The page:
One Room Challenge Fall 2022 – Week 7
Over the weekend, my mom came over and we knocked out this DIY bench seat cushion for my mudroom bench. We really took the time to consider all the details and make this DIY bench cushion project look professional. My mom also had quite a few tips and tricks from all her years of sewing that I will share too!
This tutorial is not a super easy DIY but if you have some basic sewing skills, this is very doable in a day. Let’s get to it!
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Table of Contents
- One Room Challenge Fall 2022 – Week 7
- Measure and Cut the Foam
- Cut the Fabric for the DIY Bench Seat Cushion
- Add a Zipper
- Make the Cording
- Sew the Top Seam
- Sew the Bottom Seam
- Test fit
- Pump it up! Plumping up the cushion
- Shop the Post
- You might also like:
Measure and Cut the Foam
I bought this high-density foam from Amazon. I went with a 4″ thickness because I wanted my bench to be substantial, and when we calculated the height of the bench we built we considered the fact that it would have a nice fat custom cushion on it. Upholstery foam is not cheap, so only buy what you need.
So the first thing to do is to cut the foam to the dimensions of your bench. I marked my bench size on the foam using a sharpie. At first, I used a cerated knife to cut the foam but switched to an electric carving knife. The electric knife slices through the foam cleanly and you are able to trim little bits too if you need to. The edge doesn’t have to be perfect.
I cut my foam to be about 1/2″ shorter than my bench width and the same size as the depth. I didn’t want the cushion to be so tight that it buckled when we snuck it in there, and that worked out well.
Cut the Fabric for the DIY Bench Seat Cushion
We used this upholstery fabric for this project which was graciously gifted by Tonic Living. I have been using Tonic Living as a source of fabric for years, they have a fantastic curated selection of good quality fabrics. You can’t make a bad choice with Tonic Living Fabrics! This is the fabric I used.
I also snagged these three pillows from them, they are really nice quality and they use the same fabric on both sides which feels so much more luxurious than some other pillows that only put the nice fabric on one side.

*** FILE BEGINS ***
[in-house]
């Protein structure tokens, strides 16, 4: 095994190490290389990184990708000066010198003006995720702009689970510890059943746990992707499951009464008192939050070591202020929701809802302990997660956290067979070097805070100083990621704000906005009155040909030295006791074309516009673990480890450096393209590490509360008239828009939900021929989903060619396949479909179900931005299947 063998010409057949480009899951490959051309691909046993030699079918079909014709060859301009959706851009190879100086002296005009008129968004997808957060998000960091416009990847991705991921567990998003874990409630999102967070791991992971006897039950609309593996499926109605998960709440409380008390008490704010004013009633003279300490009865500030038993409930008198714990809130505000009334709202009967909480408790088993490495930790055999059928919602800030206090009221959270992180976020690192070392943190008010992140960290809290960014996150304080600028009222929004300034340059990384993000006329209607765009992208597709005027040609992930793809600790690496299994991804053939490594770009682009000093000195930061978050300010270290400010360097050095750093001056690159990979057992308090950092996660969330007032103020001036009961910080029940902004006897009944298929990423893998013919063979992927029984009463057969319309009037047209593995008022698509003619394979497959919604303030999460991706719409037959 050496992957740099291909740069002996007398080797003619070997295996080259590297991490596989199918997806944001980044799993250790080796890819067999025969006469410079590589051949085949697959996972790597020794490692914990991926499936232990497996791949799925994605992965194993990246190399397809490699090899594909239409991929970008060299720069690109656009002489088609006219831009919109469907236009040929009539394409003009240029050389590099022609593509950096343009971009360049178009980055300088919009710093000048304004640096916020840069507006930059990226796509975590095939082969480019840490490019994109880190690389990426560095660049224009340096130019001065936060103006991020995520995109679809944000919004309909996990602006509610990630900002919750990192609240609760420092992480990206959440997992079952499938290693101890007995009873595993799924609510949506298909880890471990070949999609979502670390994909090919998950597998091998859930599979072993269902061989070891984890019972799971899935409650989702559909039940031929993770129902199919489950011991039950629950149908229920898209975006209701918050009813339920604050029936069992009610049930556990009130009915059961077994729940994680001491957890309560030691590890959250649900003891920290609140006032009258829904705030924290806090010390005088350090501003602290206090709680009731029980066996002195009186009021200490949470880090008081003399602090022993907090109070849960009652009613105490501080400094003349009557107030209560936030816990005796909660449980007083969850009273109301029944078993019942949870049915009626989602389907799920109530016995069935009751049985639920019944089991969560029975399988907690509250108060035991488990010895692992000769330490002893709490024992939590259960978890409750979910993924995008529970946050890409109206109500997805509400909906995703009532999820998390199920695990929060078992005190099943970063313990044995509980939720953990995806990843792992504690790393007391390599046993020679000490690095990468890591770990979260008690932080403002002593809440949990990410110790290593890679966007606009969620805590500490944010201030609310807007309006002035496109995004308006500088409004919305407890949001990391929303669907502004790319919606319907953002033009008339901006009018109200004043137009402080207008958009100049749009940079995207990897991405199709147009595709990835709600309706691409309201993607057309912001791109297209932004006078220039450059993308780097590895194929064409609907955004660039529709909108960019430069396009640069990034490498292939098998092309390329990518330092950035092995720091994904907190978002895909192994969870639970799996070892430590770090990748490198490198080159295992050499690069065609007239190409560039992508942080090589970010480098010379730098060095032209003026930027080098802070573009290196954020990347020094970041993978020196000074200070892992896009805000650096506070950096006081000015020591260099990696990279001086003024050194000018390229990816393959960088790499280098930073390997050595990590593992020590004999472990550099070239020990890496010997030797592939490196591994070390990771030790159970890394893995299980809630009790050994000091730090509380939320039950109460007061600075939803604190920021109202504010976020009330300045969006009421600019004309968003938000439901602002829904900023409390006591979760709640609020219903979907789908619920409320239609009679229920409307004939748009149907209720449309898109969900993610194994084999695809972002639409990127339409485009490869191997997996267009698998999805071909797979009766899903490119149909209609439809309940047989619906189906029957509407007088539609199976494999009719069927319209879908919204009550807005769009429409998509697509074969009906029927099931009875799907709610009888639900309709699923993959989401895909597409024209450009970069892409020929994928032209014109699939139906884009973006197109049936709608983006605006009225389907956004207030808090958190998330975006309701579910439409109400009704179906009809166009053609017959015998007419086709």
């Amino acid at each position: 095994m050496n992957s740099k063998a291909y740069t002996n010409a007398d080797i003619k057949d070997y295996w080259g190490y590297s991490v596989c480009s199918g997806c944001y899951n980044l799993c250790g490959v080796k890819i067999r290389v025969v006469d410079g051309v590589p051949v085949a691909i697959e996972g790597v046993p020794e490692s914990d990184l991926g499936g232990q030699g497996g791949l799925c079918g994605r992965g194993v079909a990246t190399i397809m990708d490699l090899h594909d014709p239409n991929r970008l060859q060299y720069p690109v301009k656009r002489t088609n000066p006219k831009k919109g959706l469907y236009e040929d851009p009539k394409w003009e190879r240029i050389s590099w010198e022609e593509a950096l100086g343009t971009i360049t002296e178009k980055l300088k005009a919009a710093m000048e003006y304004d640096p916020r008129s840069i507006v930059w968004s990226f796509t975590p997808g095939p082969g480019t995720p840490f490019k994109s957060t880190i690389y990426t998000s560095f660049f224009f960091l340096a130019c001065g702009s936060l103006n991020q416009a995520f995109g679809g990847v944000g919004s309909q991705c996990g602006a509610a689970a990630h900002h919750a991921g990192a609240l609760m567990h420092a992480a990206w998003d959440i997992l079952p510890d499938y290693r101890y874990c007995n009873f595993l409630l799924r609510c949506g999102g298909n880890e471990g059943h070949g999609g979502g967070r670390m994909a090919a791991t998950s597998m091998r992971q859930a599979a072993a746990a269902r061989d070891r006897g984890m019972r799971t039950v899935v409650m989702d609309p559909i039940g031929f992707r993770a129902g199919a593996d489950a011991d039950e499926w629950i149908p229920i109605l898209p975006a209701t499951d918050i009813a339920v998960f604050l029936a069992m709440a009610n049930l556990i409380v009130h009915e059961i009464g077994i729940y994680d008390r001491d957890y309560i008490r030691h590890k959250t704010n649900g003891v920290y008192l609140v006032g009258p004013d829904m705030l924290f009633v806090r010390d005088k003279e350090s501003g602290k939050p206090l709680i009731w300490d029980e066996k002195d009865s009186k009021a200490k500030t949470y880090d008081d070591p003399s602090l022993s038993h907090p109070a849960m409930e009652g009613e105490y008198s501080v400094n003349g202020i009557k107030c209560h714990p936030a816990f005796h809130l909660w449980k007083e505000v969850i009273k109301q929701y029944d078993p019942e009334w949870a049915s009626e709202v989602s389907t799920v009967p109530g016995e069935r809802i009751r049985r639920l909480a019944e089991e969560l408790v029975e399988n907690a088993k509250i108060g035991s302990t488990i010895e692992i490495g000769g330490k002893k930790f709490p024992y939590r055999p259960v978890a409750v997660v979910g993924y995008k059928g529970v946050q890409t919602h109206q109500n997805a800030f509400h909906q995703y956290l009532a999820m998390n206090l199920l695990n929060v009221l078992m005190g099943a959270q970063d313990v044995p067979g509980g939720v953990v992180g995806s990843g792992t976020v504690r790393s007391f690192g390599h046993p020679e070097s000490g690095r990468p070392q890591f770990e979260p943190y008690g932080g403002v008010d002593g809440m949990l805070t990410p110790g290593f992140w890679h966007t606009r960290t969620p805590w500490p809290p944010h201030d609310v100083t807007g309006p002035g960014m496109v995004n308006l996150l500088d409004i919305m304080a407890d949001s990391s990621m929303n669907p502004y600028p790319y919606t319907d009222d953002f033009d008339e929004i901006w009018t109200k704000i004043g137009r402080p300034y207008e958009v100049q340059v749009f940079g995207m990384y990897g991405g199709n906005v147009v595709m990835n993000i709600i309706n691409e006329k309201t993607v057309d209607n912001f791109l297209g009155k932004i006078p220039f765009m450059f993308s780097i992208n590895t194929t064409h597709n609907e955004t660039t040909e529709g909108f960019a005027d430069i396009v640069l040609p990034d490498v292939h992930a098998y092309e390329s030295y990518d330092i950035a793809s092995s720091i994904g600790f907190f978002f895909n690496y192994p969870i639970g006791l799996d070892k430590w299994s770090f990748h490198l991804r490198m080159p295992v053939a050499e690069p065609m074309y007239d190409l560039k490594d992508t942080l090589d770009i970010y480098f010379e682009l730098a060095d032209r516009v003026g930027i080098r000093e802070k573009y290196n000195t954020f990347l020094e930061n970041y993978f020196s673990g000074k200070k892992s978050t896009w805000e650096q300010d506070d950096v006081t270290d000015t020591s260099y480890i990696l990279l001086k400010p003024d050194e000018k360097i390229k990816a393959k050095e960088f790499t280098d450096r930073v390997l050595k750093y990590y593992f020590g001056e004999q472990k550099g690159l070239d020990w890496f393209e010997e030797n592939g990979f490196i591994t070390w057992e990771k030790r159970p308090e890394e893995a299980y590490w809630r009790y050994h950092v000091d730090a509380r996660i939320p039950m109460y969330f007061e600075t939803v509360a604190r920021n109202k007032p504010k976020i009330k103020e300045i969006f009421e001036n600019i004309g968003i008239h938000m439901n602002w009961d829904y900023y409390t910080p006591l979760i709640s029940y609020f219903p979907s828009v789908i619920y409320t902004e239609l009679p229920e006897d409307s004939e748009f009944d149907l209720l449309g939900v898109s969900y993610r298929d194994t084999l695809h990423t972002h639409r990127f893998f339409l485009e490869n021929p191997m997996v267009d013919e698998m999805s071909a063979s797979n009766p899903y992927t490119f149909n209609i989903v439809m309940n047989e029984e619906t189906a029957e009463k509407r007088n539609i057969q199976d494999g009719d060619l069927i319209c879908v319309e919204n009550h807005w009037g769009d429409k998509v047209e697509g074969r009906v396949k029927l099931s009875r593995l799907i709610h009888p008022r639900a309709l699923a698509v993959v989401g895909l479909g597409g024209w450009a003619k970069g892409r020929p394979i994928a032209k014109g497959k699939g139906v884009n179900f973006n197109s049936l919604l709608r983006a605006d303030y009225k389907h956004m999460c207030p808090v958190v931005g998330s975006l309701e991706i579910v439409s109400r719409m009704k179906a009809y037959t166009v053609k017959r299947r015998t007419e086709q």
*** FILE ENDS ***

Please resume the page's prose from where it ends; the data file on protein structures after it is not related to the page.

The next thing we did is to cut all the fabric pieces out. Our fabric was wide enough so that we could fold it over and cut the top and bottom panels at the same time. Since we had a stripe pattern, that also helped us line up our pattern.
If your fabric isn’t wide enough to fold over, you can cut the pieces out of two different pieces, just make sure you consider any pattern and try to match them up.
Cut the top piece and bottom piece of fabric the same size as your foam plus a seam allowance. We used a 5/8″ seam allowance. The top and bottom are the width of the foam + 1-1/4″ and the length of the foam + 1 – 1/4″
Next, cut the long side piece which will go on the front of the bench seat. This will be the thickness of the foam + the two seam allowances of 1- 1/4″. In our case, our foam measured 3- 3/4″ so we cut the strips 5″ wide. the length of this piece is the length of the bench plus the two seam allowances or the length of the bench + 1-1/4″.
Next, cut the two short sides the same width, but the length should be the length of the shorter sides of your foam plus the two seam allowances of 1 – 1/4″.
Don’t cut the back piece the same way. For the back we will be adding a zipper so we will cut that out a little differently.
Keep the pattern in mind, if you have one, and line the pattern up with the top piece before you cut it out. In my case, the bench only really shows from the front so I chose to line the pattern up on the front. and back and not the sides.
Add a Zipper
We added a zipper to the back of the cushion so that the cover is removable for washing. My mom had a pretty cool way of sewing a zipper in with a little flap that doesn’t show!
Cut a strip of fabric the same length of the zipper you have.